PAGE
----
|A driver leaving a gas station in Teaneck saw nothing wrong with crossing the double-yellow line on Cedar Lane near River Road, blocking a turn lane and trying to find a hole in traffic stopped at the light.|
By VICTOR E. SASSON
The Record's first Sunday edition of 2016 is chock full of "nuts" to readers:
There's the 2015 local news in review (L-1), more speculation on what the future holds for New Jersey (A-1), and only mild criticism of Governor Christie, who has put his personal ambitions above the welfare of residents (O-1).
Editor Martin Gottlieb, a New York Times veteran who is retiring at the end of the month, has started the year off with a whimper, not a bang.
The danger of leading the Sunday paper with another Charles Stile column is that readers will simply turn the page to avoid more of the same old political drivel from one of Christie's chief apologists (A-1).
Surprise. Stile sounds cranky today, but still tempers his criticism, refusing to call Christie what he is, the worst governor in state history.
Ditto for Columnists Carl Golden and Mike Kelly on today's Opinion front.
"Without a fully engaged governor setting the agenda from his State House office, the deep-seated issues affecting the lives of average New Jersey residents ... are largely unresolved" (A-1).
Can you hear readers snoring?
On the Opinion front, Golden comments on a near-bankrupt Transportation Trust Fund, a public pension system sinking further into debt; rising property taxes, still highest in the nation; and the disaster of casino gambling.
Say it, Carl: We are mired in deep doo-doo, all of Christie's making.
But what can you expect of Golden, a former Record staffer and onetime flack for two previous Republican governors?
Kelly's long-winded column says the day before Christie formally announced he was running for president, he created a panel to look into ways of making it easier for residents to buy and own guns, but you have to plow through six paragraphs to figure that out (O-1).
The three columnists show once again why newspapers are becoming obsolete:
Stile, Golden and Kelly don't seem to have strong opinions about anything. Their columns sound like the kind of news analysis papers have been running for years.
From their pulpit, these so-called journalists should channel the outrage of the public over some of Christie's dastardly acts.
Instead, they merely push words around into reasoned arguments.
Indeed. The strongest criticism of Christie comes from Columnist Brigid Harrison, a political science and law professor (O-2).
Hey, Marty. Why isn't her column on Page 1 today?
On the Local front today, a roundup of the "memorable stories of 2015" runs nearly two-and-half pages (L-1, L-2 and L-3).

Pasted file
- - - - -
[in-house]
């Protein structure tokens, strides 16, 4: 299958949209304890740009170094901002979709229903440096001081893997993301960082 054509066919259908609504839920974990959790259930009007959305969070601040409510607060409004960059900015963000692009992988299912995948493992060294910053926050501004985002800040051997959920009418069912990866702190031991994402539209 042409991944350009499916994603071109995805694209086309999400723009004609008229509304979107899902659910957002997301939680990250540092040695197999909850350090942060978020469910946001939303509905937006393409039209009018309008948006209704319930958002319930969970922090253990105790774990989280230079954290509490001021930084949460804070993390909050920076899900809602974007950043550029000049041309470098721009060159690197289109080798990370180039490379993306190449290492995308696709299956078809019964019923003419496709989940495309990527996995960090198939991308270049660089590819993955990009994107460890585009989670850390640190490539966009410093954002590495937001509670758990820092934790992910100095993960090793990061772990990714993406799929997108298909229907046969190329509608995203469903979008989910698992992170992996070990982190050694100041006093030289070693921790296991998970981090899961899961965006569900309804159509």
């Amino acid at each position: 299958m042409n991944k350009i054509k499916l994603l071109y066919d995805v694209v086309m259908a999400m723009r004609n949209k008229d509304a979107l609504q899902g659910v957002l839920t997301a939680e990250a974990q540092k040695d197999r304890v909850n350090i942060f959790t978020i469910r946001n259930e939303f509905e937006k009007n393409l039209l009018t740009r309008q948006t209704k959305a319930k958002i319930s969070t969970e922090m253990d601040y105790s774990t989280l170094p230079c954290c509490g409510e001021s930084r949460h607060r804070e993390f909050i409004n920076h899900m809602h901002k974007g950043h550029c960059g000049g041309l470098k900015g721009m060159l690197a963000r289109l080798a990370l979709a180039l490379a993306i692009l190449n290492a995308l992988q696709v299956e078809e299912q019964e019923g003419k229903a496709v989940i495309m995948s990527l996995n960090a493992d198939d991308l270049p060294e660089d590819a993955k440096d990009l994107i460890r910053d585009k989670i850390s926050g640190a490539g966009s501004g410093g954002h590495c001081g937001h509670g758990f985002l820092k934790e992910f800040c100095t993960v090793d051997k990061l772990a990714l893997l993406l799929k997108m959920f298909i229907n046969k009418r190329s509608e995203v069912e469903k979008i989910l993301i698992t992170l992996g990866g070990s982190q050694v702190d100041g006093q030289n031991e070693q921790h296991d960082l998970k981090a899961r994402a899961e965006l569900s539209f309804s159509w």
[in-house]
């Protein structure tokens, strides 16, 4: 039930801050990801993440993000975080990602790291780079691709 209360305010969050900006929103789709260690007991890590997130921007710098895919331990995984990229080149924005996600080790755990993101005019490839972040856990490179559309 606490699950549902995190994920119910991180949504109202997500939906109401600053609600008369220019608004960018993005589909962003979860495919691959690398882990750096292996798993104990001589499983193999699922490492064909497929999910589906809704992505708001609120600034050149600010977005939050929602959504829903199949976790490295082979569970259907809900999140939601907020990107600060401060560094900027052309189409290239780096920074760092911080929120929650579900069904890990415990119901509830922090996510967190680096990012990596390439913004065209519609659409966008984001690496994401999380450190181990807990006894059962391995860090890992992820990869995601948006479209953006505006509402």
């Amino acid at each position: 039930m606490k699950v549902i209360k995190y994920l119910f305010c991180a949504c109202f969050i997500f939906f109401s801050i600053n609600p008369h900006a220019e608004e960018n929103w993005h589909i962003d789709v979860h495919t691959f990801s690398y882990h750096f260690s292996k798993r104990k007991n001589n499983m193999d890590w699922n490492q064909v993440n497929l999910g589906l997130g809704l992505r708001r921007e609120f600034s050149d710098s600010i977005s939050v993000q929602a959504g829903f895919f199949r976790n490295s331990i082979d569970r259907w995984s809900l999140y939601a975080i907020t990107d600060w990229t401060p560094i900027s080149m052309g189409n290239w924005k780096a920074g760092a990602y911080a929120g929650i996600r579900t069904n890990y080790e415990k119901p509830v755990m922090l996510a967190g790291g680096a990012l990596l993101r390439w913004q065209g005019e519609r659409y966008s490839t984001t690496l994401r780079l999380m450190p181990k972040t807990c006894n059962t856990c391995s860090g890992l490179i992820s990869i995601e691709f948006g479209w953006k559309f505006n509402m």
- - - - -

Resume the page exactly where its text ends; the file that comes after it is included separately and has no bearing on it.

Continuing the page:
But did local staffers, who brought up the rears of Assignment Editors Deirdre Sykes and Dan Sforza, produce any memorable journalism?
I was moved more than once by the local obituary writer, Jay Levin, who does a masterful job of summing up the lives of notable North Jersey residents.
Can you recall any other memorable local journalism?
News of Hackensack, the biggest Bergen County community and once the paper's home, continues to wither and die.
Three areas of neglect were Hackensack's corrosive party politics, the impact of Hackensack University Medical Center and other non-profits on rising property taxes, and school and school board news.
In Englewood, The Record completely ignored segregated elementary and middle schools, and empty storefronts downtown.
Teaneck officials should get poor marks for Cedar Lane, one of the most congested downtown streets in North Jersey, and their refusal to install more turn lanes or even have cops directing traffic instead of setting speed traps.
Only the recent hit-run death of a homeless man at Cedar Lane and Garrison Avenue moved the editors to pay any attention to the street.
Downtown economies were completely ignored by the business editors in 2015, as in previous years, and today's cover story doesn't bode well for them (B-1).
Readers are ill-served by the four staff-written profiles that read like public relations for the New Jersey and Business Industry Association, Valley National Bank, New Jersey Retail Merchants Association and Cushman & Wakefield.
Of course, business, food and some news coverage follows the money -- all of the advertising revenue that flows into North Jersey Media Group from banks, malls, real estate offices, commercial customers, restaurants, automakers and car dealers.
This year won't be any different.